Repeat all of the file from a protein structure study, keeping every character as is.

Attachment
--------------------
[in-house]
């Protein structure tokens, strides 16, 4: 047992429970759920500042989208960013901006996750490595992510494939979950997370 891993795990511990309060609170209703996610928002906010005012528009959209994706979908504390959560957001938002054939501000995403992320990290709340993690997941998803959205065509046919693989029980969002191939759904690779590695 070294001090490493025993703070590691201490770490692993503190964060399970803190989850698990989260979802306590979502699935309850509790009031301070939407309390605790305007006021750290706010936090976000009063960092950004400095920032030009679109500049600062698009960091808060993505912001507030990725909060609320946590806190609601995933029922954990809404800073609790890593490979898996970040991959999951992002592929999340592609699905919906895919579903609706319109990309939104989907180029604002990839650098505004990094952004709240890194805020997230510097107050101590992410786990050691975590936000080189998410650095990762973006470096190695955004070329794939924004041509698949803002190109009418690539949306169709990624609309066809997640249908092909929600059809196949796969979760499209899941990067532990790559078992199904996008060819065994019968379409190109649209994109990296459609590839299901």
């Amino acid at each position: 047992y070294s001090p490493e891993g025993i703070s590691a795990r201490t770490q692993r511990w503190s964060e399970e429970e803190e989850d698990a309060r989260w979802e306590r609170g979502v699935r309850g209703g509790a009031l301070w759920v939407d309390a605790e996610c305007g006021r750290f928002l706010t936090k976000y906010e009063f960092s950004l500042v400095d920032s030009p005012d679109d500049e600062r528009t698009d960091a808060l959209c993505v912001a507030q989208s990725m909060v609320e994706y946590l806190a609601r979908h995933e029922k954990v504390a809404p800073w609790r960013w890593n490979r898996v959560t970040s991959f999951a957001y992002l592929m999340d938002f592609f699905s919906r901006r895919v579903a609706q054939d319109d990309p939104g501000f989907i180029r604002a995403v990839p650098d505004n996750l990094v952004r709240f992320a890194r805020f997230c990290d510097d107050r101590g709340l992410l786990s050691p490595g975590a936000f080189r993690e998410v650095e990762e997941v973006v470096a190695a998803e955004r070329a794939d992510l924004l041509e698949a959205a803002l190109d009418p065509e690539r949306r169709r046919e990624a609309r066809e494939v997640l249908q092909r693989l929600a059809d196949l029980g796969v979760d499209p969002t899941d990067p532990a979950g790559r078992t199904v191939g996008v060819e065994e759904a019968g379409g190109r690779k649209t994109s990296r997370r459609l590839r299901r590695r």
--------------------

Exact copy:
[in-house]
């Protein structure tokens, strides 16, 4: 047992429970759920500042989208960013901006996750490595992510494939979950997370 891993795990511990309060609170209703996610928002906010005012528009959209994706979908504390959560957001938002054939501000995403992320990290709340993690997941998803959205065509046919693989029980969002191939759904690779590695 070294001090490493025993703070590691201490770490692993503190964060399970803190989850698990989260979802306590979502699935309850509790009031301070939407309390605790305007006021750290706010936090976000009063960092950004400095920032030009679109500049600062698009960091808060993505912001507030990725909060609320946590806190609601995933029922954990809404800073609790890593490979898996970040991959999951992002592929999340592609699905919906895919579903609706319109990309939104989907180029604002990839650098505004990094952004709240890194805020997230510097107050101590992410786990050691975590936000080189998410650095990762973006470096190695955004070329794939924004041509698949803002190109009418690539949306169709990624609309066809997640249908092909929600059809196949796969979760499209899941990067532990790559078992199904996008060819065994019968379409190109649209994109990296459609590839299901």
């Amino acid at each position: 047992y070294s001090p490493e891993g025993i703070s590691a795990r201490t770490q692993r511990w503190s964060e399970e429970e803190e989850d698990a309060r989260w979802e306590r609170g979502v699935r309850g209703g509790a009031l301070w759920v939407d309390a605790e996610c305007g006021r750290f928002l706010t936090k976000y906010e009063f960092s950004l500042v400095d920032s030009p005012d679109d500049e600062r528009t698009d960091a808060l959209c993505v912001a507030q989208s990725m909060v609320e994706y946590l806190a609601r979908h995933e029922k954990v504390a809404p800073w609790r960013w890593n490979r898996v959560t970040s991959f999951a957001y992002l592929m999340d938002f592609f699905s919906r901006r895919v579903a609706q054939d319109d990309p939104g501000f989907i180029r604002a995403v990839p650098d505004n996750l990094v952004r709240f992320a890194r805020f997230c990290d510097d107050r101590g709340l992410l786990s050691p490595g975590a936000f080189r993690e998410v650095e990762e997941v973006v470096a190695a998803e955004r070329a794939d992510l924004l041509e698949a959205a803002l190109d009418p065509e690539r949306r169709r046919e990624a609309r066809e494939v997640l249908q092909r693989l929600a059809d196949l029980g796969v979760d499209p969002t899941d990067p532990a979950g790559r078992t199904v191939g996008v060819e065994e759904a019968g379409g190109r690779k649209t994109s990296r997370r459609l590839r299901r590695r």